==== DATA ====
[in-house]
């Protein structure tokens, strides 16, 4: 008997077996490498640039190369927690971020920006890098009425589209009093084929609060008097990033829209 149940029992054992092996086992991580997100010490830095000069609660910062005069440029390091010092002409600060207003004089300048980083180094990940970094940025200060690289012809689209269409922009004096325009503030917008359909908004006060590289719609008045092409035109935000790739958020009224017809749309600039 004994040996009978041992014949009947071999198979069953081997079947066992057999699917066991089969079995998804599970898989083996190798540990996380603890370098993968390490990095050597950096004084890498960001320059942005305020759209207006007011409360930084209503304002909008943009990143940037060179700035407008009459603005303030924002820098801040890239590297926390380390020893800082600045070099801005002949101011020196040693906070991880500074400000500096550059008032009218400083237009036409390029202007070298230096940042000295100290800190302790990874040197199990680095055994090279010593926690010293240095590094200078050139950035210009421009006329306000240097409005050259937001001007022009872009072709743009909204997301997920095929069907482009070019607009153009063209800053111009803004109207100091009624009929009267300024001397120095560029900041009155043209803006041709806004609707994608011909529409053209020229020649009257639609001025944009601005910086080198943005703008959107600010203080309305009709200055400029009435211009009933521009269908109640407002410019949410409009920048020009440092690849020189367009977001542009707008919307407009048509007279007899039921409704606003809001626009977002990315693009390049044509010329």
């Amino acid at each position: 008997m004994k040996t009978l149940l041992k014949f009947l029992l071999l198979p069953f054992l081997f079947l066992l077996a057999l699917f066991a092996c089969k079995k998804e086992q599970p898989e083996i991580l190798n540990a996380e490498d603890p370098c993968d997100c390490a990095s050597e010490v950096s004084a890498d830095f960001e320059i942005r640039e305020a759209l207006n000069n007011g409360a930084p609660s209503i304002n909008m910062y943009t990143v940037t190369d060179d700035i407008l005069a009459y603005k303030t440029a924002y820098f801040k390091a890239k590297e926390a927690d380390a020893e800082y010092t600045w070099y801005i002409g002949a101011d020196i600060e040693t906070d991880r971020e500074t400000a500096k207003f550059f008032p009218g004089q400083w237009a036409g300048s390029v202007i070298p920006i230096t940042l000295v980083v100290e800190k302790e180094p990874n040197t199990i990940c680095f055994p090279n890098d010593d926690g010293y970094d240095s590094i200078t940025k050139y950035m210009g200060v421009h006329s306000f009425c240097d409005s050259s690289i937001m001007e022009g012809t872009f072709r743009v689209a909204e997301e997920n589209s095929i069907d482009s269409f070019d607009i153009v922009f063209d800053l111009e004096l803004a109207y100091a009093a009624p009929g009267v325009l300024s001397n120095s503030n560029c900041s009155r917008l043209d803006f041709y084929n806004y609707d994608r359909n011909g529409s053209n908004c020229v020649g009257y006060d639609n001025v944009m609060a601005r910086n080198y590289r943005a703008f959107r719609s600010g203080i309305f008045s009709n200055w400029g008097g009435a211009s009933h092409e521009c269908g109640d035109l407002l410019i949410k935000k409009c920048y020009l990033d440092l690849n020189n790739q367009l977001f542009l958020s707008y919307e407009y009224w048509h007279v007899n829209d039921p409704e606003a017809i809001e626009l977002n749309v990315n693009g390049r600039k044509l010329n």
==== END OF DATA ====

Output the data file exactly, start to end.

[in-house]
């Protein structure tokens, strides 16, 4: 008997077996490498640039190369927690971020920006890098009425589209009093084929609060008097990033829209 149940029992054992092996086992991580997100010490830095000069609660910062005069440029390091010092002409600060207003004089300048980083180094990940970094940025200060690289012809689209269409922009004096325009503030917008359909908004006060590289719609008045092409035109935000790739958020009224017809749309600039 004994040996009978041992014949009947071999198979069953081997079947066992057999699917066991089969079995998804599970898989083996190798540990996380603890370098993968390490990095050597950096004084890498960001320059942005305020759209207006007011409360930084209503304002909008943009990143940037060179700035407008009459603005303030924002820098801040890239590297926390380390020893800082600045070099801005002949101011020196040693906070991880500074400000500096550059008032009218400083237009036409390029202007070298230096940042000295100290800190302790990874040197199990680095055994090279010593926690010293240095590094200078050139950035210009421009006329306000240097409005050259937001001007022009872009072709743009909204997301997920095929069907482009070019607009153009063209800053111009803004109207100091009624009929009267300024001397120095560029900041009155043209803006041709806004609707994608011909529409053209020229020649009257639609001025944009601005910086080198943005703008959107600010203080309305009709200055400029009435211009009933521009269908109640407002410019949410409009920048020009440092690849020189367009977001542009707008919307407009048509007279007899039921409704606003809001626009977002990315693009390049044509010329």
């Amino acid at each position: 008997m004994k040996t009978l149940l041992k014949f009947l029992l071999l198979p069953f054992l081997f079947l066992l077996a057999l699917f066991a092996c089969k079995k998804e086992q599970p898989e083996i991580l190798n540990a996380e490498d603890p370098c993968d997100c390490a990095s050597e010490v950096s004084a890498d830095f960001e320059i942005r640039e305020a759209l207006n000069n007011g409360a930084p609660s209503i304002n909008m910062y943009t990143v940037t190369d060179d700035i407008l005069a009459y603005k303030t440029a924002y820098f801040k390091a890239k590297e926390a927690d380390a020893e800082y010092t600045w070099y801005i002409g002949a101011d020196i600060e040693t906070d991880r971020e500074t400000a500096k207003f550059f008032p009218g004089q400083w237009a036409g300048s390029v202007i070298p920006i230096t940042l000295v980083v100290e800190k302790e180094p990874n040197t199990i990940c680095f055994p090279n890098d010593d926690g010293y970094d240095s590094i200078t940025k050139y950035m210009g200060v421009h006329s306000f009425c240097d409005s050259s690289i937001m001007e022009g012809t872009f072709r743009v689209a909204e997301e997920n589209s095929i069907d482009s269409f070019d607009i153009v922009f063209d800053l111009e004096l803004a109207y100091a009093a009624p009929g009267v325009l300024s001397n120095s503030n560029c900041s009155r917008l043209d803006f041709y084929n806004y609707d994608r359909n011909g529409s053209n908004c020229v020649g009257y006060d639609n001025v944009m609060a601005r910086n080198y590289r943005a703008f959107r719609s600010g203080i309305f008045s009709n200055w400029g008097g009435a211009s009933h092409e521009c269908g109640d035109l407002l410019i949410k935000k409009c920048y020009l990033d440092l690849n020189n790739q367009l977001f542009l958020s707008y919307e407009y009224w048509h007279v007899n829209d039921p409704e606003a017809i809001e626009l977002n749309v990315n693009g390049r600039k044509l010329n």